35-years-old woman and her daughter were raped by rickshaw driver and his accomplice in Lahore; On independence day of Pakistan, a TikToker was sexually harassed in Lahore; woman on rickshaw was harassed publically in Lahore and people were cheering; Noor Mukadam, daughter of a Diplomat, was brutally bumped off in Islamabad; a female school teacher was raped by owner of the school; a minor girl was raped by principal of seminary; a woman was gang raped by robbers in front of her family in Sheikhupura; a man with his three friends gang raped his fiancée and snatched jewelry; 16-years-old girl was raped by her stepfather in Lahore; mother of four children was raped in Bhagatpura; a 10-years-old was raped in Manwan; 17-years-old girl was raped after being promised a job; a minor girl was raped and sent to cemetery in Korangi; a woman was abducted and gang raped; an elderly woman was tortured, dragged and attempted to rape. Few cases have been quoted here. Sorrowfully, numerous other cases are remaining to be mentioned here. Unfortunately, a tiny figure of cases have been reported, still beaucoup cases are unreported.
Given obnoxious incidents give women sense of insecurity and uncertainty. Wretchedly, women in our society are deemed as prey and an open invitation by mad dogs (rapists) which they cannot evade and leave no stone unturned to assault them. The exponential rise in gender-based violence has proselytized our society into a hell for women, where they are considered as inferior segment of the society. This abysmal picture of our society adversely impacts our international image.
The study conducted by Georgetown Institute for Women, Peace and Security, despite improving in women’s perception of community safety, still ranks Pakistan fourth among the worst countries for women to live in.
In accordance with the official data- collected from law enforcement agencies and human rights commission of Pakistan- at least 11 rape cases are reported regularly in Pakistan. More, the last six years data unearthed an icky tally of 22,000 cases registered to police in Pakistan. Dolefully, the conviction rate stood at 0.3% of total figure.
Research conducted by Geo News revealed that only 41 per cent of cases have been reported to the Police. A police official estimated the actual number could be as high as 60,000 in last five years.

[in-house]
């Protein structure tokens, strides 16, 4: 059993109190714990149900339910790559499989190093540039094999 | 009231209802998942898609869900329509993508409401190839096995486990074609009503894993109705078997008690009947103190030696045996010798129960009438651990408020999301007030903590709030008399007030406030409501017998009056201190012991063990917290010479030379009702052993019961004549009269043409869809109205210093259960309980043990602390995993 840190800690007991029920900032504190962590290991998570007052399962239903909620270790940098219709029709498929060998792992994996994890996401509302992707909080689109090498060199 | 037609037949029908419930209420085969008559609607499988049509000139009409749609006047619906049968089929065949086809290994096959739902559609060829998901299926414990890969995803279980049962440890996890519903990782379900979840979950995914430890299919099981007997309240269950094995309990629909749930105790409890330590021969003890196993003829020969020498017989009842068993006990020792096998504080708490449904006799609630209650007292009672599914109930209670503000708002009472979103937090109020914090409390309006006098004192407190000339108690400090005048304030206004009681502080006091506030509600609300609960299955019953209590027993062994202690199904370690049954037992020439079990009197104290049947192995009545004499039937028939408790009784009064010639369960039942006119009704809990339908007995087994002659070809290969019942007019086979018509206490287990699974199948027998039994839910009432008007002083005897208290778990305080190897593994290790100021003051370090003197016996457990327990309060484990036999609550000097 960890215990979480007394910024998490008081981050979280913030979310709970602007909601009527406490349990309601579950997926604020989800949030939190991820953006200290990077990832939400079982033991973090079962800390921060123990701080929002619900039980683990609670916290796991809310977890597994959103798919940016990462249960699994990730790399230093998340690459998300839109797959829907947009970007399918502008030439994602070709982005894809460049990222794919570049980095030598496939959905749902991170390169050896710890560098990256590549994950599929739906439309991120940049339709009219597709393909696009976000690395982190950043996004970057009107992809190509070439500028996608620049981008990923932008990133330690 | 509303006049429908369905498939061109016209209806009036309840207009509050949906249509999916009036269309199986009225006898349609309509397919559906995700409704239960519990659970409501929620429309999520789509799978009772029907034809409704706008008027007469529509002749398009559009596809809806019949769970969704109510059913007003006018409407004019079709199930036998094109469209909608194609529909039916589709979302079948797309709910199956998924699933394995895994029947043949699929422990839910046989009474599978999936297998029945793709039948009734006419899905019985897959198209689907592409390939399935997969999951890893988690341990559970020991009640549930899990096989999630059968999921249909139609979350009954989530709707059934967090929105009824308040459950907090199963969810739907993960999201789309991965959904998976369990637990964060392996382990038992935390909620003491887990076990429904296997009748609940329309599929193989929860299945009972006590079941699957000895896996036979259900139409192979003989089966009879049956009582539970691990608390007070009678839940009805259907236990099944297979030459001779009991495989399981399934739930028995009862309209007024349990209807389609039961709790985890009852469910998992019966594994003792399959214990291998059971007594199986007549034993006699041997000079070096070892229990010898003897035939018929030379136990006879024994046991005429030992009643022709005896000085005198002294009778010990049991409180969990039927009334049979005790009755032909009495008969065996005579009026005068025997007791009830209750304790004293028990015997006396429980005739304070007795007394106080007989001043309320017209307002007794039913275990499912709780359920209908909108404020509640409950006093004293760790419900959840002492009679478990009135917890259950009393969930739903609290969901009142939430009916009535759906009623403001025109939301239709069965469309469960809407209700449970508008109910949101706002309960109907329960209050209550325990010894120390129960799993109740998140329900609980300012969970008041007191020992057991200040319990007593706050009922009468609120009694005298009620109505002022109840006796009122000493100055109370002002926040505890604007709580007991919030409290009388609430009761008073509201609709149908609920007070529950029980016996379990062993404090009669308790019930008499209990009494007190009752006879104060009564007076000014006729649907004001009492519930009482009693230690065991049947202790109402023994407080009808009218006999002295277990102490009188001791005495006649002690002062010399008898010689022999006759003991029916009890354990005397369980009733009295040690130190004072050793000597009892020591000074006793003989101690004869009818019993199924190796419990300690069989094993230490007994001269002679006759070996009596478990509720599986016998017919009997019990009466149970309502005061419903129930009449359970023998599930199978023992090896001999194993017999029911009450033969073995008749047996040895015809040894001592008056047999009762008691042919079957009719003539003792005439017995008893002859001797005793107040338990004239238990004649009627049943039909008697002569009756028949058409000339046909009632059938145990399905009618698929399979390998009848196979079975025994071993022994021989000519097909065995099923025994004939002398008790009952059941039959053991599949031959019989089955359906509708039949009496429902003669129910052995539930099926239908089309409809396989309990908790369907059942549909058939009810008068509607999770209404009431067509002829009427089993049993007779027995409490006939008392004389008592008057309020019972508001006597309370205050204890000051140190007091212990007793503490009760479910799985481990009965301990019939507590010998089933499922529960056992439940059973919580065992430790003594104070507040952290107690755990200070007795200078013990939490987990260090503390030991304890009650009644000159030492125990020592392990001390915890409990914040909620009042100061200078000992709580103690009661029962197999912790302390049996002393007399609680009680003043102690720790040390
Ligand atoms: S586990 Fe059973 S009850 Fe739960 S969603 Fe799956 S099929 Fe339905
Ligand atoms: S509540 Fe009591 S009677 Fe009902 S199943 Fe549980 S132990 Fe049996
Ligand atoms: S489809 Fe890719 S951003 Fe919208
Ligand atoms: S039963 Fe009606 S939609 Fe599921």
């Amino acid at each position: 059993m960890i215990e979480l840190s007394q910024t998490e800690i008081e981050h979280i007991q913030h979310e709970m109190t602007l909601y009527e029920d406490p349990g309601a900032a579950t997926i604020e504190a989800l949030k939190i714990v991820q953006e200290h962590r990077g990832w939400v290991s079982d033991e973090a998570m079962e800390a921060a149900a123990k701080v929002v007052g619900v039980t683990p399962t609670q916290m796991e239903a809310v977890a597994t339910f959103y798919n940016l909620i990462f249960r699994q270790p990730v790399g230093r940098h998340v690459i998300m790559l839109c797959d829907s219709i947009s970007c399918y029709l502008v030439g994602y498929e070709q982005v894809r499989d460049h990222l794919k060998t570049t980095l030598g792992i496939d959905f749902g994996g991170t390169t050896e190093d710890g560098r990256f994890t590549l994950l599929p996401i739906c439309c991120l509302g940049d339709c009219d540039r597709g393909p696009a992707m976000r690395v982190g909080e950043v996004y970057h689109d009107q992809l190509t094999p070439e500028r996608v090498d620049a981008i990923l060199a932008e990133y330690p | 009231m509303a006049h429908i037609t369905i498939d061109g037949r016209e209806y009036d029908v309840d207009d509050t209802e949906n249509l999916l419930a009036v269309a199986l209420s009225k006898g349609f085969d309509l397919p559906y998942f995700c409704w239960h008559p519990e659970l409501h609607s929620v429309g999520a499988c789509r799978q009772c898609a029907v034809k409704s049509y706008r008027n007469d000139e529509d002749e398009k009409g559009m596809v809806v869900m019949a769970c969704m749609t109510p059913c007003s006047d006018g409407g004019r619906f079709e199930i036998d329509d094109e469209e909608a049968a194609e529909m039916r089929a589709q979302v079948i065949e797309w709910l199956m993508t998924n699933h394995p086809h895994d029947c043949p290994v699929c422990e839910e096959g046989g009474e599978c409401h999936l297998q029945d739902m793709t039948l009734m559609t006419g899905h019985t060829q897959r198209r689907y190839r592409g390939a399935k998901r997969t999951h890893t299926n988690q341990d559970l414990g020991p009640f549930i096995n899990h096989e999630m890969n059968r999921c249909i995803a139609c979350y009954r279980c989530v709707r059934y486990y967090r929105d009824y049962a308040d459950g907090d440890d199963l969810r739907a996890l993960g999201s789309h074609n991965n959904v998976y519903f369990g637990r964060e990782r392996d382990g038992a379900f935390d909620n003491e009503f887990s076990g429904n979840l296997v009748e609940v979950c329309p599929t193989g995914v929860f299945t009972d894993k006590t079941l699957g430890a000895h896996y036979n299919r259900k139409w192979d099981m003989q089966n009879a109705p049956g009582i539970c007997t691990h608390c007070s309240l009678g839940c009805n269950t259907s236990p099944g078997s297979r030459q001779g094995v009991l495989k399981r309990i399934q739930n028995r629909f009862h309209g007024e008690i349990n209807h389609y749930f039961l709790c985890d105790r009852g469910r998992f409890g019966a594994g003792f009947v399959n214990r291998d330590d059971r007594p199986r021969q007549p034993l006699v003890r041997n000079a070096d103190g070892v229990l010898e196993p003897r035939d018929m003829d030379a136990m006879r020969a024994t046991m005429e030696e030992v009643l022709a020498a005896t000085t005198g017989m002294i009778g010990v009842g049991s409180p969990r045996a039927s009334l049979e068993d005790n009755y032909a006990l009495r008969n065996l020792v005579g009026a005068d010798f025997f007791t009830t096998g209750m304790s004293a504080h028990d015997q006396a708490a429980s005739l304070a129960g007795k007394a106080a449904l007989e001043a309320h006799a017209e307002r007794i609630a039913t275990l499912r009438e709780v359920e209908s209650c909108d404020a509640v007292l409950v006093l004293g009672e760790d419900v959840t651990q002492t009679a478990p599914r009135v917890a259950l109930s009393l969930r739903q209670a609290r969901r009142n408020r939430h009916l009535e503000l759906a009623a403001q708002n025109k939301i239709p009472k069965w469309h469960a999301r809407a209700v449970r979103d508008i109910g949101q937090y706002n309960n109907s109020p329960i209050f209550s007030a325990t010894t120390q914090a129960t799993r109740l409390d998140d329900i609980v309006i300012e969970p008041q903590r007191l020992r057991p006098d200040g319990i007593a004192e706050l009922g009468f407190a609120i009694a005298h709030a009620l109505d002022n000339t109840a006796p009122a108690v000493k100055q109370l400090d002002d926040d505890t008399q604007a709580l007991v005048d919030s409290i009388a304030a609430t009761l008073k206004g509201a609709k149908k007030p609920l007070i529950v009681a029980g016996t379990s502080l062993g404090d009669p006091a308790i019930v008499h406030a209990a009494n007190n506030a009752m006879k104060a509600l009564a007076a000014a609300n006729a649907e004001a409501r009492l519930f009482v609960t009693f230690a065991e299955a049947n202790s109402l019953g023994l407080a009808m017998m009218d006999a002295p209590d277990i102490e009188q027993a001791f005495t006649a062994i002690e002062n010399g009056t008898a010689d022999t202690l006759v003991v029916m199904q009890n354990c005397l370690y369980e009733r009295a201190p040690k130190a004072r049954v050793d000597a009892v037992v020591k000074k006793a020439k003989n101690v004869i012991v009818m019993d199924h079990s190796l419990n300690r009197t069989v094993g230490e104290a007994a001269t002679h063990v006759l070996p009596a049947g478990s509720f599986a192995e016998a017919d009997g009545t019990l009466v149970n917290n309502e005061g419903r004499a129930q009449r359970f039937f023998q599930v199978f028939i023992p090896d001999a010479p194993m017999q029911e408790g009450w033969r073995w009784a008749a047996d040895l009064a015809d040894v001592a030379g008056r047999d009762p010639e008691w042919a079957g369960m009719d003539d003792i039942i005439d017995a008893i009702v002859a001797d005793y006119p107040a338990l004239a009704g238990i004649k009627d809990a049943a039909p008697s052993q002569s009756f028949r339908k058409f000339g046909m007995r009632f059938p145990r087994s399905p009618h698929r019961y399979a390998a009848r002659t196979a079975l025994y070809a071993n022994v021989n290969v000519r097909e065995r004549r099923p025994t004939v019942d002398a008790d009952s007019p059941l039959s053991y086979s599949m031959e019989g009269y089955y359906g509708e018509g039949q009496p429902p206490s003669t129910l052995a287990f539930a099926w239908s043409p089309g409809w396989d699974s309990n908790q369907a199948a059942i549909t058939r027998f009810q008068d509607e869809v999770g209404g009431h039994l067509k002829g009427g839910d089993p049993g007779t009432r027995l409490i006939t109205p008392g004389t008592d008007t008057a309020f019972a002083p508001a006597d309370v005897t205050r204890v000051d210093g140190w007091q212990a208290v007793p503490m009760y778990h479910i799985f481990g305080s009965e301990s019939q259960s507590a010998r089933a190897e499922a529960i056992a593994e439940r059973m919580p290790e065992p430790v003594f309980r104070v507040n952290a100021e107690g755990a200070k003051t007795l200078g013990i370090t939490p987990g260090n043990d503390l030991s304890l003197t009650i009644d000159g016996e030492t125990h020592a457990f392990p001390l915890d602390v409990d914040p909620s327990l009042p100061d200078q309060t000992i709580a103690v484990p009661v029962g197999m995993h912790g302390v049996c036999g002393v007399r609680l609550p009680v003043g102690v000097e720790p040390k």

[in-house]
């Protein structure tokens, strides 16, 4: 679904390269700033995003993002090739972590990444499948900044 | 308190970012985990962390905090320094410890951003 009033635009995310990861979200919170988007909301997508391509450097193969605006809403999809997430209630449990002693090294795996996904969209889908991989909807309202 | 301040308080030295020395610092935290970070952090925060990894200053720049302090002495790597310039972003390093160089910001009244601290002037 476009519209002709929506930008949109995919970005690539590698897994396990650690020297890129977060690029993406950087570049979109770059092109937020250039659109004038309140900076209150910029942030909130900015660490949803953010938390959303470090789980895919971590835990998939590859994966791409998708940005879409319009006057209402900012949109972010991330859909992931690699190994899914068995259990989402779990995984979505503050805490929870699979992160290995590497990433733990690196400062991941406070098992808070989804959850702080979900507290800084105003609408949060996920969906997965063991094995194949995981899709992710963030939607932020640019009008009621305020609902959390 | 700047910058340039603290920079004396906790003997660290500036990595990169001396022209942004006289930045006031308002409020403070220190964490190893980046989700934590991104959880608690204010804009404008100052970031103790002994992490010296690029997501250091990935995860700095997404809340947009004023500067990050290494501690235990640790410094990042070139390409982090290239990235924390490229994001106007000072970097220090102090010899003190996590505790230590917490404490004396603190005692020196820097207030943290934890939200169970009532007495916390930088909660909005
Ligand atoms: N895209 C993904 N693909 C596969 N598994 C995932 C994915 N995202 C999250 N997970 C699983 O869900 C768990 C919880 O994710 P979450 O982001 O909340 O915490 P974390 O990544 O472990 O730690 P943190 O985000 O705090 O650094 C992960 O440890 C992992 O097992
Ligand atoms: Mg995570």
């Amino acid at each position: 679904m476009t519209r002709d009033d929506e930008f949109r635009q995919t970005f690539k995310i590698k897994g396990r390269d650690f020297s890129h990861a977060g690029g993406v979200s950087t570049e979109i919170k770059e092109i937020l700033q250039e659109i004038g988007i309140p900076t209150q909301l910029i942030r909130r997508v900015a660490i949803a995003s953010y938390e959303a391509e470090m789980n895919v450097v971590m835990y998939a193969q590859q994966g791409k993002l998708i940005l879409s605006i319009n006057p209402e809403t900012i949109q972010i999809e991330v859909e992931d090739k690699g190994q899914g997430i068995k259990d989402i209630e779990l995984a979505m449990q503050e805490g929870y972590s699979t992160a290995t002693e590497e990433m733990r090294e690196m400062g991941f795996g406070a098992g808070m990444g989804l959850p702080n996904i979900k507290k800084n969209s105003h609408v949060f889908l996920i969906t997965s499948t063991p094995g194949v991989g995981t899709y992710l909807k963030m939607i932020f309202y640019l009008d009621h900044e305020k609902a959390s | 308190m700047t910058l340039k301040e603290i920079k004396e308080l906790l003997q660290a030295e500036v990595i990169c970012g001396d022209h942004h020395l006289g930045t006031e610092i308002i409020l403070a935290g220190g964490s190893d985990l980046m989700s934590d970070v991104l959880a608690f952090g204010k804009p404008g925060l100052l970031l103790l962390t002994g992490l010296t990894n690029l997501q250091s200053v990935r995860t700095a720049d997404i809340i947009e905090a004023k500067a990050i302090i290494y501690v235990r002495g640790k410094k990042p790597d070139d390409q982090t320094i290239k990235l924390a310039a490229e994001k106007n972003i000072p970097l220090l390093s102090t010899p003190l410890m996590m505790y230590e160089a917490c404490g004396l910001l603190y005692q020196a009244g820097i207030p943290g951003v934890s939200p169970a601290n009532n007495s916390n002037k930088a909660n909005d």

Furthermore, the Cyber Wing of the FIA in Lahore told that they have received 6,168 sexual harassment complaints out of total 14,108 in less than eight months. It further explained that mostly the complaints were lodged by University and College students relating to blackmailing by peers through the use of doctored videos and photographs.
Regarding violence against women, Punjab made up to 73 per cent of total cases, Ministry of Human Rights Toll-free helpline data showed. Besides, recent data by Punjab police divulged 1,890 rape cases and 88 gang-rape cases have been registered just in first six months of this year.
The reasons behind alarming rise in rape cases, which are mostly opined and observed personally, are rivalries, perpetrators remain scot-free, and incompetency of police.
In rivalries, various women have been raped because perpetrators think that it is better mean to smirch antagonist and avenge. As of the June of this year, when a boy tied love knot with daughter of an influential person, in avenge his mother 50-years-old was kidnapped, tortured, dragged, burned half-naked body with cigarette butts and attempted to rape by that influential people in Mazaffargarh. Exclusively, in village sides, women are raped in compensation, if victim’s father, brother or guardian has raped any girl.
Besides, since 2015, more than 22,000 cases of harassment have been registered to police, more than 4000 cases are still pending in the courts and only 18 per cent cases have managed to reach prosecution. Backlog of cases, takes too much time to provide justice to women and deter others to execute same. Thereby, executors remain unpunished and rape another woman with impunity. In some cases, rapists are granted pre-arrest bails. Afterwards, they threaten victim and her family to withdraw case; which fingers out the competency and justice of honorable courts and provides free space to those rapists to continue harassing women.
Apart from this, various cases are not reported due to family or social pressure, because they have to undergo another victimization. Karachi-based organization, War Against Rape (WAR), exposed that women who report the crime are coerced to visit male-dominated police stations and asked unnecessary questions that is why people remain silent and do not register complaints to shun answering gratuitous questions, which creates obstacle in the way of justice by sparing space to rapists.
Apart, victim blaming also desists victim to register complaint. Victim’s character is questioned, she is blamed for the rape and some misogynists and advocates of patriarchal society put allegations on victim giving illogical reasons. In consequence, victim find it easy to be silent rather than being pilloried countrywide and does not register her complaint, which indirectly paves the way for rapists to feel free from being brought to book and harass women whenever and wherever they want.
To counter this evil, Punjab Police has launched a safety App that will enable women to contact police through a message and it will enable Police to trace location of complainants through smart phones. Senior Police official assured that App will be launched in all districts of Punjab soon and a special squad will be formed soon in this regard. This initiative is praiseworthy and can be fruitful, if cooperated. All women should download this App so that in any emergency they can contact Police easily.
Additionally, separate courts for rape cases should be operational as soon as possible in order to evade years of pending cases. More medico-legal officers should be appointed to speed up medical process. Police should enforce all anti-harassment, anti-rape and anti-crimes against women laws and all women should be acquainted to these laws so that they can report crimes easily and immediately.
To sum up, society will remain hell for women, until our society is patriarchal and culprits remain scot-free. No society can be stable and prosperous, if women of that society are not secure and honored by every individual. If mentioned laws are implemented effectively, women of our society can live respectfully and society can be a heaven for them.